Years ago it was necessary to give large doses of anesthetic drugs to achieve the deep level of muscle relaxation required for surgery. Modern anesthetic methods work differently. Induction of anesthesia with a mask and anesthetic gas or vapor is rare these days, although vapors can be used that are pleasant to inhale and rapid in their action. But mostly the anesthetist puts you to sleep (if you are not already asleep from a preoperative injection) by giving a small injection of a rapidly acting and powerful drug.
Modern induction agents work so quickly and efficiently that, from the patient's point of view, the injection has no sooner started than he or she is waking up in the recovery room, or back in bed, astonished to find that it is all over.
Methods of removing all pain sensation from limited areas of the body have improved so much in recent years that many operations, formerly possible only under general anesthesia, can now be done using some form of local anesthesia or regional nerve block. This is often accomplished through injection into skin, mucous membranes (mouth), etc. via a small needle. This is common for dental procedures, lump and bump removal and other minor surgeries.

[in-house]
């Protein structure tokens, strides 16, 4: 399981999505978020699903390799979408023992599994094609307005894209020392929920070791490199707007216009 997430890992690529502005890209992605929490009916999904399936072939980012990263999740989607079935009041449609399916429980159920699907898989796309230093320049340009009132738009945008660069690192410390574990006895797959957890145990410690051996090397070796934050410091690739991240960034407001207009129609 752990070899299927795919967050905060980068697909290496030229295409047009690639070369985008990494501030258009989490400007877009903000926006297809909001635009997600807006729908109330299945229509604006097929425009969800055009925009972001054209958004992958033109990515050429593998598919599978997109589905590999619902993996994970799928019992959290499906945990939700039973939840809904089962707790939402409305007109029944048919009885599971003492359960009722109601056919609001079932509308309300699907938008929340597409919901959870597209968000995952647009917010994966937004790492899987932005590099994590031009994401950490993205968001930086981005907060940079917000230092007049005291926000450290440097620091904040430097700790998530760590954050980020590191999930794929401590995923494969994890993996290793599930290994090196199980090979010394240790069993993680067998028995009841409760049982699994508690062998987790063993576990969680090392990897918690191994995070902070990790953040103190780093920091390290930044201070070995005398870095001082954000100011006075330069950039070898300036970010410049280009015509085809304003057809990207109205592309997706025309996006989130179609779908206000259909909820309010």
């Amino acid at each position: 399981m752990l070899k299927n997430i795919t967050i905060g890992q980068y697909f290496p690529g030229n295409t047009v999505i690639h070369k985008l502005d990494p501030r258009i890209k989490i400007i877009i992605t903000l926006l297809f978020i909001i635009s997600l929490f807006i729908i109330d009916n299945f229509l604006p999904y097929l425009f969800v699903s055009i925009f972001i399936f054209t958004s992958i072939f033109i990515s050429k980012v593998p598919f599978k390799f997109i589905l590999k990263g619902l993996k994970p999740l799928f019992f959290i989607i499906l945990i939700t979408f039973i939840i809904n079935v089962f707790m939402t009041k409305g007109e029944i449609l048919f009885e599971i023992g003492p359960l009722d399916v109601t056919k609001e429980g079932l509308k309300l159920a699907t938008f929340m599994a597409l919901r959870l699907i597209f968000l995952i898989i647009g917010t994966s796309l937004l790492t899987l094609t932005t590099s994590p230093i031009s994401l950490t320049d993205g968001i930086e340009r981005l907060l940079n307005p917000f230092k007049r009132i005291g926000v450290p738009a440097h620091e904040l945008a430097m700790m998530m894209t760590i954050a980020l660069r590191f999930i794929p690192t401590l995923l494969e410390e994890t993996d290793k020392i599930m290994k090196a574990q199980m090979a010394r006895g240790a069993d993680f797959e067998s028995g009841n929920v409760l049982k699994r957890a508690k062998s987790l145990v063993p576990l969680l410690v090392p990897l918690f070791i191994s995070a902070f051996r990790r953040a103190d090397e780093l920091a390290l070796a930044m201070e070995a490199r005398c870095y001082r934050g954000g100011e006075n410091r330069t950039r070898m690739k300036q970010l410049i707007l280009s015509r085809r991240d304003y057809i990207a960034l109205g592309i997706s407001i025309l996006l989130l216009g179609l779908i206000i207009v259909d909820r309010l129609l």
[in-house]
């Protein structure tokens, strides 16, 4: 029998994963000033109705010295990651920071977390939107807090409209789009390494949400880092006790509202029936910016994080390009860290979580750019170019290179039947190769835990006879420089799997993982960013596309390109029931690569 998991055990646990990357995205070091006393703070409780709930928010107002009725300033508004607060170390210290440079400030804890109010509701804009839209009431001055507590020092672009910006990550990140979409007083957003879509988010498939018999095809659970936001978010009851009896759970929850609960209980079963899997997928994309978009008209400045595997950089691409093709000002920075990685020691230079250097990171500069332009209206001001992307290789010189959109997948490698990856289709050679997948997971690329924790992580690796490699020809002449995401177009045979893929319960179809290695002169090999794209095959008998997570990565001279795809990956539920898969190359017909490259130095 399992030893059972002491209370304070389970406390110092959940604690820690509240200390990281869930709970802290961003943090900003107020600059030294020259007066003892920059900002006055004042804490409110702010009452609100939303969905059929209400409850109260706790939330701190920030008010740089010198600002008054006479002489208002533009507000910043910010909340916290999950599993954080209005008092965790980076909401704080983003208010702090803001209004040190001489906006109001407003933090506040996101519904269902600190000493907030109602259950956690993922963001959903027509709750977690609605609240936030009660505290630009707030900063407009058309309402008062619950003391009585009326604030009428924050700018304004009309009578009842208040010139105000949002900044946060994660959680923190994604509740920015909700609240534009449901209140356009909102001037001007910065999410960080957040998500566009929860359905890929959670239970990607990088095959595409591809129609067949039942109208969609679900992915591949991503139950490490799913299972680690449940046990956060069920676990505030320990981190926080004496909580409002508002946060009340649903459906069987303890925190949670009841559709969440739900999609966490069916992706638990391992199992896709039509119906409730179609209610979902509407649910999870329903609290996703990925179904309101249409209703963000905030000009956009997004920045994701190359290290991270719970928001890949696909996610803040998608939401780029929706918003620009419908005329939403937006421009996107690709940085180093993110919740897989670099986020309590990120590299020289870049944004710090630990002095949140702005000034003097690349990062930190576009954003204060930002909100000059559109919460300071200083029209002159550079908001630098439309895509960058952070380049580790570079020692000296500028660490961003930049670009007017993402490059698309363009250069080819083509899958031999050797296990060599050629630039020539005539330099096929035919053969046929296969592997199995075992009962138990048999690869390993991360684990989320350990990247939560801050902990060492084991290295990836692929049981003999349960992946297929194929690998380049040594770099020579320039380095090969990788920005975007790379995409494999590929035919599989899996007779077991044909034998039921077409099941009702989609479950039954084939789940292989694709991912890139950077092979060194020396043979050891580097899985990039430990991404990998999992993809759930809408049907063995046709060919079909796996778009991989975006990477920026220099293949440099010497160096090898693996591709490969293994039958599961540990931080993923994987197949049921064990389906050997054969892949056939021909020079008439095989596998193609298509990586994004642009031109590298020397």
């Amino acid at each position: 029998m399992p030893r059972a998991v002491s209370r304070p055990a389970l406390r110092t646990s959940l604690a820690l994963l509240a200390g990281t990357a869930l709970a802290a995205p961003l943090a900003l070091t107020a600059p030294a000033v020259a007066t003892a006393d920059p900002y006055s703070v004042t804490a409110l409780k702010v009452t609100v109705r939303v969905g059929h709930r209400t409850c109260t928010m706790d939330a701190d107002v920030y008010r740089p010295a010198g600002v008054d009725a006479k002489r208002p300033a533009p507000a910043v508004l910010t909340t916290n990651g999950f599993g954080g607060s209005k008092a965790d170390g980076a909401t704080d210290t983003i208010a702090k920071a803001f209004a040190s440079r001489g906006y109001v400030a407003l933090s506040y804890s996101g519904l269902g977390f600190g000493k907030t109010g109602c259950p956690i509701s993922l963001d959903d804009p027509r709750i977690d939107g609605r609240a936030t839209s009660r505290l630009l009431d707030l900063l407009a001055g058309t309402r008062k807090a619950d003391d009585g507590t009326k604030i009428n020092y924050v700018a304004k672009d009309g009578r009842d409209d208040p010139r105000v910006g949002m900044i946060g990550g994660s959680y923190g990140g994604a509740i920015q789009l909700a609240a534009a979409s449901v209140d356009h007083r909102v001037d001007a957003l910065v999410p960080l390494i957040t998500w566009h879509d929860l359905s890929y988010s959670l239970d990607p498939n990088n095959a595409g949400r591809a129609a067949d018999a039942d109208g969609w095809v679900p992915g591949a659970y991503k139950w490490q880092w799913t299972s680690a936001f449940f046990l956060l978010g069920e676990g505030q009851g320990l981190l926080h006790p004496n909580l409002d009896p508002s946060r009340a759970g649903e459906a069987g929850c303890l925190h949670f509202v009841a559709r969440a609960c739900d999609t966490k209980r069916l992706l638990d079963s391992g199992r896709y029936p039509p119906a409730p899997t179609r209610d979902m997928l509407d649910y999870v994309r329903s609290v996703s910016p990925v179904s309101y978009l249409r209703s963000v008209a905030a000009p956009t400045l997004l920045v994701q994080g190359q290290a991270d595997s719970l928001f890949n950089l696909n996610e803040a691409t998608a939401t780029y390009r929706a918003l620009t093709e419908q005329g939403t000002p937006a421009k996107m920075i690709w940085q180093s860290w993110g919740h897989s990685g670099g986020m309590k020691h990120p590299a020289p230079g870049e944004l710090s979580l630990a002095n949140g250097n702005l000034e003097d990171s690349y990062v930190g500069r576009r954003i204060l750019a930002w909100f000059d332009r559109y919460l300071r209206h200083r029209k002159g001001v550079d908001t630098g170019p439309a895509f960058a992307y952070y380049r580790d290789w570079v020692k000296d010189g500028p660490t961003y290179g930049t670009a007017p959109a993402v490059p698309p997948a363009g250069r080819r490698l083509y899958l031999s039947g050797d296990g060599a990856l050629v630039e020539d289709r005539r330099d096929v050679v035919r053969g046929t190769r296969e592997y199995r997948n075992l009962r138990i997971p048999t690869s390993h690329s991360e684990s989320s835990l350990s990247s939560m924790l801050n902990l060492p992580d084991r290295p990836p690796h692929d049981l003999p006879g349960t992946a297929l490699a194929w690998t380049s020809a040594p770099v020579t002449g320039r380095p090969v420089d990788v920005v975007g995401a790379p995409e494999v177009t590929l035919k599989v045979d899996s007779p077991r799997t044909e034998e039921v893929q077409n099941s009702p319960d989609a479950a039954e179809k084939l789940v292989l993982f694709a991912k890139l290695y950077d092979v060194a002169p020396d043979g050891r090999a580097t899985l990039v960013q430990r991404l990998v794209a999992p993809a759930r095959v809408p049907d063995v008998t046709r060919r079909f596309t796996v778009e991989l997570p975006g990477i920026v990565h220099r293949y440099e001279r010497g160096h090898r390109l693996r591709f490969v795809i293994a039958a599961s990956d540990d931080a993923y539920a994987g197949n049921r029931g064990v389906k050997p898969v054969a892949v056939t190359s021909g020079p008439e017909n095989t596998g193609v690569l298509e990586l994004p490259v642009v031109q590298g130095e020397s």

There is no loss of consciousness with local anesthesia, although sometimes this method is combined with a sedative such as diazepam so that one feels thoroughly relaxed. Patients under local anesthesia are able to talk to their surgeon, and some may even watch the operation taking place by means of a video monitor above the operating table.
Injections into The Spine
Because the nerves relaying sensation to the brain are all packed closely together as they enter the spinal cord, a small injection in this area can cause temporary anesthesia over a wide area of the body below the point of the injection. In epidural anesthesia (which is widely used in childbirth) and spinal block anesthesia, the anesthetic drug is concentrated in the region of the back part of the lower end of the spinal cord. These methods are used mainly for surgery on the legs and lower abdomen.
This can be used in parts of the body that are able to absorb local anesthetic drugs, by spraying or by applying it as a cream. Types of surface anesthesia include creams, gels, lozenges, sprays and suppositories.
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